For example, you could eventually build the Federation in such a way that it becomes a more militarized entity, leading to offensive campaigns that bring peace to the galaxy... by force. It's a shame then that the Mission Tree is designed in an obtuse fashion. There's a large number of events that appear from time to time with absolutely no details on how you're actually supposed to proceed, leading to frustration as you have to hunt through the Mission Tree for any clue that something could be connected to a timed event that's popped up.
Unfortunately, there's also an absolutely massive amount of bugs right now. Some of these are fairly minor issues, such as needing to reselect a ship before it could be ordered to move. Others are far more massive, such as hearing the AI advisor say one of your characters has died without telling you who it is, suddenly losing the ability to move a fleet that's somehow become stuck in a system, or even (perhaps most egregiously) being unable to finish a mission despite filling every requirement.
Star Trek: Infinite — Visuals and audio
Star Trek: Infinite doesn't feature cutting-edge visuals, but given the zoomed-out approach, it really doesn't need to. The visuals are mostly fine, with decent-looking ships, star systems, and nebulae across the vastness of space that you'll explore. Static images are used for most species and worlds, and while there's definitely a bit more repetition here than I'd like, it's never so egregious as to be immersion breaking.
The soundtrack is a bit understated but still extensive, with a large number of tracks that fit the quiet mood you'll usually be in as you manage your empire. You can also directly select which tracks you'd like to hear on repeat, which is a nice touch.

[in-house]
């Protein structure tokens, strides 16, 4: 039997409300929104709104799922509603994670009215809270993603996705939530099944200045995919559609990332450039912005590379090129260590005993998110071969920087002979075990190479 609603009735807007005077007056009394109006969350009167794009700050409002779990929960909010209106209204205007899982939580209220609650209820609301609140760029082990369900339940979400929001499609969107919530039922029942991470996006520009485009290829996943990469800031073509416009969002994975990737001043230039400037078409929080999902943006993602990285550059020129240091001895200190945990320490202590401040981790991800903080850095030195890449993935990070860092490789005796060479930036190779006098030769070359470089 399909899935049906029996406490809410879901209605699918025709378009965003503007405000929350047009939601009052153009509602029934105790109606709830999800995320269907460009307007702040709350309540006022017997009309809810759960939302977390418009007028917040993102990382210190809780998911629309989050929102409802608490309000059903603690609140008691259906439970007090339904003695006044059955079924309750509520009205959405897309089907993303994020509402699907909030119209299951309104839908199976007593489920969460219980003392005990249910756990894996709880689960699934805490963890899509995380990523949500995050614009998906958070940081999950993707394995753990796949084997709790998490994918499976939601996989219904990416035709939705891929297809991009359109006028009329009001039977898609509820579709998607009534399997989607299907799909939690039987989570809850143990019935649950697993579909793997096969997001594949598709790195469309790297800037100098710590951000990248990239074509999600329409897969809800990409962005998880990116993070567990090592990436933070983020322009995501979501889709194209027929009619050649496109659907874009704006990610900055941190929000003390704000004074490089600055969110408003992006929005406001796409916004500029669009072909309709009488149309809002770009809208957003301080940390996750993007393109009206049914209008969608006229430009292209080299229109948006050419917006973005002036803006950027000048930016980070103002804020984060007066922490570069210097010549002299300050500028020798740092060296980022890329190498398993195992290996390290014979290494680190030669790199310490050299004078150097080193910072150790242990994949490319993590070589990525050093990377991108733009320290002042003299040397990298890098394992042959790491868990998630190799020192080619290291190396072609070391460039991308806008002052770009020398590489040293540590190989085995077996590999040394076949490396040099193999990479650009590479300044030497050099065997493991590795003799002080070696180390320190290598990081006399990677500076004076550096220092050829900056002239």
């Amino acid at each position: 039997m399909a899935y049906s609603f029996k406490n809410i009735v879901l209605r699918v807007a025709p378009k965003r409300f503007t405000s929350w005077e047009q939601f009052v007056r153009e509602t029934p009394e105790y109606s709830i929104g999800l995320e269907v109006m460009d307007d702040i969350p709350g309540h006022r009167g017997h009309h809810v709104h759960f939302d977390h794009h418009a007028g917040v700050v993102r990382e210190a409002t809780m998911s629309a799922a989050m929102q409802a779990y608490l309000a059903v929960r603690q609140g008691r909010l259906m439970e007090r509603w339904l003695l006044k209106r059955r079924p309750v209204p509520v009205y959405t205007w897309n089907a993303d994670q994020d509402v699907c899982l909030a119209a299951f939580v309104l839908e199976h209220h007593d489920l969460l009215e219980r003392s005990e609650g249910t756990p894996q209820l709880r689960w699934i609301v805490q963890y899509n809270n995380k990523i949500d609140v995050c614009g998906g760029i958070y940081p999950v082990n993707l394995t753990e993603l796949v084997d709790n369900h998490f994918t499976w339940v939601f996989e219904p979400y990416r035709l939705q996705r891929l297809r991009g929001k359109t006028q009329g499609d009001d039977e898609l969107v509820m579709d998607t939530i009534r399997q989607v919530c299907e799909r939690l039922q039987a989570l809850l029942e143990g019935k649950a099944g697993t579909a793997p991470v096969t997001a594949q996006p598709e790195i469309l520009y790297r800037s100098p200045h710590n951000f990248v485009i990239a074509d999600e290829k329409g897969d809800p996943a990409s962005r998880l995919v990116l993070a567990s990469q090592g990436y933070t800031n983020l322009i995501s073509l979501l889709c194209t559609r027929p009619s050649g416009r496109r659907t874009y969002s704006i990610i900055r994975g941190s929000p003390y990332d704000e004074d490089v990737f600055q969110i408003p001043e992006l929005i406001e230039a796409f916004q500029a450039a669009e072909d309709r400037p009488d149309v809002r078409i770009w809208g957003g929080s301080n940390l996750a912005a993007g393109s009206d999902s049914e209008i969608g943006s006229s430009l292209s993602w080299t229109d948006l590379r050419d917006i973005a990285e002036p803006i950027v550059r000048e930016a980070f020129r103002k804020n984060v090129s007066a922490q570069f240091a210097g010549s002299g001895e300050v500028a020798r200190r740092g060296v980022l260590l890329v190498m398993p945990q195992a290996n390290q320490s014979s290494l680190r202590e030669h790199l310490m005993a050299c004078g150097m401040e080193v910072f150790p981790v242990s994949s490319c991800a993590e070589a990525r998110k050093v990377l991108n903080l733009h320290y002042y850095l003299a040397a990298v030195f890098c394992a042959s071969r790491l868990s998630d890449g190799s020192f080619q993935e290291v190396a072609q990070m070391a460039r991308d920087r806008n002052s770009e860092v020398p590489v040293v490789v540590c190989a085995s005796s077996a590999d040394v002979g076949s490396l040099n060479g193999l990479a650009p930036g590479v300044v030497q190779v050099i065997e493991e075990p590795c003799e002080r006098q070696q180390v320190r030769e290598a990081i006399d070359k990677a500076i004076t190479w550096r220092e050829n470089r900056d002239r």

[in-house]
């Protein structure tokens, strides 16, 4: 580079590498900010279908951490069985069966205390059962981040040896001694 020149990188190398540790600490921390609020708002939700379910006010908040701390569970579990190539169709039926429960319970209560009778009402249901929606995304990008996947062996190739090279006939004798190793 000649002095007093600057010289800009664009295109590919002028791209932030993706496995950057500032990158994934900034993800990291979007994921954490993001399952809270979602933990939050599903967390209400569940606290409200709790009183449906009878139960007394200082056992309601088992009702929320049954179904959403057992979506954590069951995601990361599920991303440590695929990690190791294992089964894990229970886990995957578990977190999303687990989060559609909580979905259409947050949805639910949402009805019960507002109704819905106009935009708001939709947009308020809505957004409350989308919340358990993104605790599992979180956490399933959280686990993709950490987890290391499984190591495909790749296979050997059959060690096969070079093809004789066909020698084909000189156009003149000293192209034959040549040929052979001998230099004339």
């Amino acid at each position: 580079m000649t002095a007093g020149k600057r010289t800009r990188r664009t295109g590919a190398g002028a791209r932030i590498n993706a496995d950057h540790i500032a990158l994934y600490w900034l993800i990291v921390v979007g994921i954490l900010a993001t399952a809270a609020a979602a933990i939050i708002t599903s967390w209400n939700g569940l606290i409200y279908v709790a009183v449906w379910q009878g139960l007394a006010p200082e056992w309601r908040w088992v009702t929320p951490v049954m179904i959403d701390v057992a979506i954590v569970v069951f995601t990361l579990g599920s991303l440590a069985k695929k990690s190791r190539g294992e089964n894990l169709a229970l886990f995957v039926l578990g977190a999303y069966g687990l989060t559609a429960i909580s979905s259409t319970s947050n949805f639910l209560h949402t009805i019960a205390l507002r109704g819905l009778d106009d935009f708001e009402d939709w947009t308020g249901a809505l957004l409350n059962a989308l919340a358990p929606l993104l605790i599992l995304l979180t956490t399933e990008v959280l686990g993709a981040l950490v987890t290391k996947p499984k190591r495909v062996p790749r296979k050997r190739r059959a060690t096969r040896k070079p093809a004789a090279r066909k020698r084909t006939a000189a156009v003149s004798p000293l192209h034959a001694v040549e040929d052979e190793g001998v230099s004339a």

It's also worth mentioning that the game has a very lengthy load time when you first boot it up, averaging around 50 seconds on a Samsung 850 SSD. After that loading however, subsequent loads to different save files only took a couple of seconds, so it's not an issue outside of when you first sit down to play.
Star Trek: Infinite — Accessibility and approachability
Star Trek: Infinite doesn't have a large number of accessibility options, but players can tweak their playthrough to make things easier, adjusting the difficulty, AI advisor, and game speed to make things more hectic or relaxing.
All of this combined with a simplified structure mean that it's fairly easy to learn and understand compared to something like Stellaris. This does come at the cost of not having as many gameplay options or mechanics to play around with, but DLC support could change that over time.
Similarities to Paradox's sister title Stellaris will abound, and rightfully so. The Star Trek IP isn't just used for set dressing here, though, and instead feels real and well-utilized. Ethical dilemmas and mysterious problems crop up from time to time and they feel like situations that would've appeared across the shows, especially The Next Generation.
Star Trek: Infinite — Should you buy?
Overall, I do like playing Star Trek: Infinite, but that comes with a healthy number of asterisk marks. There's a lot that isn't explained to the point that it's hard to tell if an issue is actually a bug or not, while a large number of unambiguous issues weaken what is otherwise a decent strategy title.
Steadfast Trekkies will have fun, as will anyone looking for a watered-down, less-punishing entry point into grand strategy games. It's also aided by the low cost of entry, at less than half the price of most big games. Is it one of the best PC games for strategy fans? Perhaps not now, but I'm looking forward to seeing how Star Trek: Infinite evolves through future updates and mod support in the months ahead.
Star Trek: Infinite is an unfortunately buggy experience right now, but there's still fun to be had managing an empire as you acquire new worlds through combat or subterfuge.